According to the U.S. Bureau of Labor Statistics (BLS), the job prospects for accountants are favorable. This is especially true for those accountants with certifications and licenses. If you are considering a career in accounting, learning more about your potential starting salary can help you push your way through school. Accountants earn competitive starting salaries, and those salaries go up when you add a CPA license or MBA degree.
To become a certified public accountant (CPA) in most states, you must complete 150 credit hours of post-secondary education to be eligible to sit for the CPA exam. The exam consists of four parts, and you must pass all four parts within 18 months. After passing the exam, you must meet your state's work experience requirement to obtain your CPA license. To maintain your license, you must complete your state's yearly continuing education requirements.
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The potential starting salary for an accountant varies widely. Robert Half International, a large job placement firm, compiles yearly salary data nationwide.This data illustrates potential earnings in different accounting areas and in a range of company sizes. The area of accounting can determine your starting salary. Also, salaries earned in public accounting differ from those earned in corporate accounting. Typically, public accounting pays more. The size of your company also affects your starting salary. Usually, larger companies pay more than smaller ones. For example, a first-year accountant going to work in the tax department at a large public accounting firm can expect to earn between $49,000 and $59,750 per year. For a similar position at a small accounting firm, the salary range is $41,250 to $49,000. If you work at a midsize corporation doing cost accounting, your first-year salary would range from $37,750 to $45,500.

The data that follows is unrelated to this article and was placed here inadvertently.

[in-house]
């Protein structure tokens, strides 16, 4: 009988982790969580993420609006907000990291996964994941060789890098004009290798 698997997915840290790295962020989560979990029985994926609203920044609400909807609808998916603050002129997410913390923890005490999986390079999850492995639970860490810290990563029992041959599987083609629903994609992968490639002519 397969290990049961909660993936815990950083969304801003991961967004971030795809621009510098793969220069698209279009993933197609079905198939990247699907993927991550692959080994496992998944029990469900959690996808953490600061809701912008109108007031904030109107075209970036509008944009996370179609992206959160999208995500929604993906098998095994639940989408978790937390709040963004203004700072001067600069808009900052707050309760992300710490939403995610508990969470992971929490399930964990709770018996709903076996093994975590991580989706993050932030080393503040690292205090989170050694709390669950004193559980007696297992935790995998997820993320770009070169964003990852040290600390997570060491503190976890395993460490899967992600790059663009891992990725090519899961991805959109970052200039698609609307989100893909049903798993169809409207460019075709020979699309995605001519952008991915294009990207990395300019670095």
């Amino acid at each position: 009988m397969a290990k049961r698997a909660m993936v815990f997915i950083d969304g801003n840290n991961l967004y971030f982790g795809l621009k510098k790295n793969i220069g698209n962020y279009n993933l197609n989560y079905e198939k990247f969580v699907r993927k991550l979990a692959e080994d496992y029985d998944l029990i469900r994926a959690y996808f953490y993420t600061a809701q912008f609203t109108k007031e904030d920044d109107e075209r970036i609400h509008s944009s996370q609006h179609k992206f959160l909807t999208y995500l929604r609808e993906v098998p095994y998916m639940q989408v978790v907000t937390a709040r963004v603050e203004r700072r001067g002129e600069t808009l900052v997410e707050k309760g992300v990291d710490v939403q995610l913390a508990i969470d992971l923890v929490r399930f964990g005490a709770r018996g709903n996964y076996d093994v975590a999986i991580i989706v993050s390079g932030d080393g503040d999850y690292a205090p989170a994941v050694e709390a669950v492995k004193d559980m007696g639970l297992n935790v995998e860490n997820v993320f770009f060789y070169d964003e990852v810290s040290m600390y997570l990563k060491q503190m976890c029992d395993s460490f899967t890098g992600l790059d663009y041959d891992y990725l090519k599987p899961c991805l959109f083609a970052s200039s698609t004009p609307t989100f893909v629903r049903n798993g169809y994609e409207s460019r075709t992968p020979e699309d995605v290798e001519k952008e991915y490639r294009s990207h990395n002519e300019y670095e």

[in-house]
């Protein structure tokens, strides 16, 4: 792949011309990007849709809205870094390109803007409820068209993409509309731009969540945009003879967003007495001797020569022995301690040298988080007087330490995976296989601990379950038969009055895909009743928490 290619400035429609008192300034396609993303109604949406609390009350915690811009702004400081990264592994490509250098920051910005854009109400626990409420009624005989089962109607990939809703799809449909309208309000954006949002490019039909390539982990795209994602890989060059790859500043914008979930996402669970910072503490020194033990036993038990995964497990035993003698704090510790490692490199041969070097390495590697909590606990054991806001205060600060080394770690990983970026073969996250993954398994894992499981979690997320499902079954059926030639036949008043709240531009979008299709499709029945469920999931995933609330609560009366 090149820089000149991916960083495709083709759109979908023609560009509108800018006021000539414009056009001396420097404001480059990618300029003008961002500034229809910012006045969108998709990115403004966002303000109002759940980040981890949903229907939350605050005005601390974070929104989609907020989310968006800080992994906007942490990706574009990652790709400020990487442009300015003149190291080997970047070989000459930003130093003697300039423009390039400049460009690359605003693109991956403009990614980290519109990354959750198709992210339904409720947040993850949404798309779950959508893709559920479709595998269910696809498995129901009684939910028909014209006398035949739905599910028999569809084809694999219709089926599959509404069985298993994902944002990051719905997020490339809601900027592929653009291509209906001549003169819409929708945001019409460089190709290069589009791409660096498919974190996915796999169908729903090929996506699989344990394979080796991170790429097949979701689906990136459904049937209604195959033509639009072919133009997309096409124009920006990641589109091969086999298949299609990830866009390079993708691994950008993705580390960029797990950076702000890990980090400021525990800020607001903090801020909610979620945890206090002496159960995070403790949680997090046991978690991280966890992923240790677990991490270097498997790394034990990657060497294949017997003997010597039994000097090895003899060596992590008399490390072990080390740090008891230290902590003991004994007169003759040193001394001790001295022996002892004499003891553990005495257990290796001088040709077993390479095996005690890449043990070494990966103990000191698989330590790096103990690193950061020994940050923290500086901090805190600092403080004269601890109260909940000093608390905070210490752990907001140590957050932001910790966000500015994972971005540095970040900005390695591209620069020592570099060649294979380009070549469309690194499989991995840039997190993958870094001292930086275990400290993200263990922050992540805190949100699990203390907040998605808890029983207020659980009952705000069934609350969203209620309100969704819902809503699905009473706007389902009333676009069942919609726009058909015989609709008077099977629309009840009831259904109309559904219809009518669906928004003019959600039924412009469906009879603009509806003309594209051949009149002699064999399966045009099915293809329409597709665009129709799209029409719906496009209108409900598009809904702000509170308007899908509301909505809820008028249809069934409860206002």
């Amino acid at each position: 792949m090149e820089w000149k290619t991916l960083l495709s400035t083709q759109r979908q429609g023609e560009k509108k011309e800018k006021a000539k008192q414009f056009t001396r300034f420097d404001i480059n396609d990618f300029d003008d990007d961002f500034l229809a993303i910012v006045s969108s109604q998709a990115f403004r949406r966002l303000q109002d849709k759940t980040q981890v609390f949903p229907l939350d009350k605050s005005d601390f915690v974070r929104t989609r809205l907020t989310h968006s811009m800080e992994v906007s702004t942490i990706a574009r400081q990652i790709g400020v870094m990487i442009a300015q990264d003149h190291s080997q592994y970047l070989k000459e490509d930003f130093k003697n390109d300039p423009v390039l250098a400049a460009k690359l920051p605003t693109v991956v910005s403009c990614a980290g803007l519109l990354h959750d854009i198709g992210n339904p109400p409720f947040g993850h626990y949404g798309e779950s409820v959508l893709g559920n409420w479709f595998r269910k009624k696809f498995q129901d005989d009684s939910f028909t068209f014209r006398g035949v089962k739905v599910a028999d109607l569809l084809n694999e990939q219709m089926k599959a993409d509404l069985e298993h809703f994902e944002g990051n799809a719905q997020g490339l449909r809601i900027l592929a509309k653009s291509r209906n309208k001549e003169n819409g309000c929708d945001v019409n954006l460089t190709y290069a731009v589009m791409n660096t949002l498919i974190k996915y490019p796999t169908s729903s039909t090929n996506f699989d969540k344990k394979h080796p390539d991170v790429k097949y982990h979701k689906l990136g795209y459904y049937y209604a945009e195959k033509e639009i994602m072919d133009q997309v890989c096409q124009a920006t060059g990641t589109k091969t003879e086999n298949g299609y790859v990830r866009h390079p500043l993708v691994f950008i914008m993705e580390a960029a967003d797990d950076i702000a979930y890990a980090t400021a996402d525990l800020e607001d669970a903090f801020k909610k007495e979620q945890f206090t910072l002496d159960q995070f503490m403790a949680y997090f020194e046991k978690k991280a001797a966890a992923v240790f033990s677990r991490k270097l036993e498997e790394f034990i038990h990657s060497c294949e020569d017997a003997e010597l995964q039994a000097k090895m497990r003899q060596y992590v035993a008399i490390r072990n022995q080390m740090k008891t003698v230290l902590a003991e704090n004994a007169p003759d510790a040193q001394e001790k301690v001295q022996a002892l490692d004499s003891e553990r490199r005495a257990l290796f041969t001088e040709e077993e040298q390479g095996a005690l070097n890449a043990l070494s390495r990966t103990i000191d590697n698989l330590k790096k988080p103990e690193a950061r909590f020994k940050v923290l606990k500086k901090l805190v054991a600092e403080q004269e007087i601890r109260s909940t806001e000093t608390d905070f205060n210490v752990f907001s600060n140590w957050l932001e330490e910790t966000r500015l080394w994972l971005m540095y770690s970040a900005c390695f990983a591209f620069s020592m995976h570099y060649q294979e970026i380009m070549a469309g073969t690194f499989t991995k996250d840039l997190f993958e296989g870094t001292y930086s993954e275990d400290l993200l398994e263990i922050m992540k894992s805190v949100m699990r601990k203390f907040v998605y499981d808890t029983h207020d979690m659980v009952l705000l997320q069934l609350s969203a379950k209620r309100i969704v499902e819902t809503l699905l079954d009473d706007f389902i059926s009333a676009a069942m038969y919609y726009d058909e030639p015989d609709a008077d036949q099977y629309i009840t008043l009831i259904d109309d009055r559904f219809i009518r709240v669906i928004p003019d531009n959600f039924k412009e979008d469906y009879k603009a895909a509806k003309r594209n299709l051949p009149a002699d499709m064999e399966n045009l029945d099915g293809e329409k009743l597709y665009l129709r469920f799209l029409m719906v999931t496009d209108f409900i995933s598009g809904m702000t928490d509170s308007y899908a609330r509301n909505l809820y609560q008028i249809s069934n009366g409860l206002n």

According to Discover CPA, the starting salary is 10 percent higher for a CPA vs. his non-CPA colleague. Becker, a leader in CPA exam preparation, states that a starting salary at a large public accounting firm is $67,375 for a CPA vs. $61,250 for a non-CPA.
Accountants have a few different options when considering a master's degree program. The main options are a master's in business administration (MBA) or a master's in accounting. Accountants possessing a master's degree typically earn a starting salary 10 percent higher than those colleagues without one, similar to the effect of having a CPA license. Accountants with both a CPA and an MBA tend to earn more than accountants with just one of those. The average salary for an accountant with a CPA and an MBA is $87,525 (across all levels of experience). The average salary for a CPA or MBA only is $84,051 and $77,754 respectively.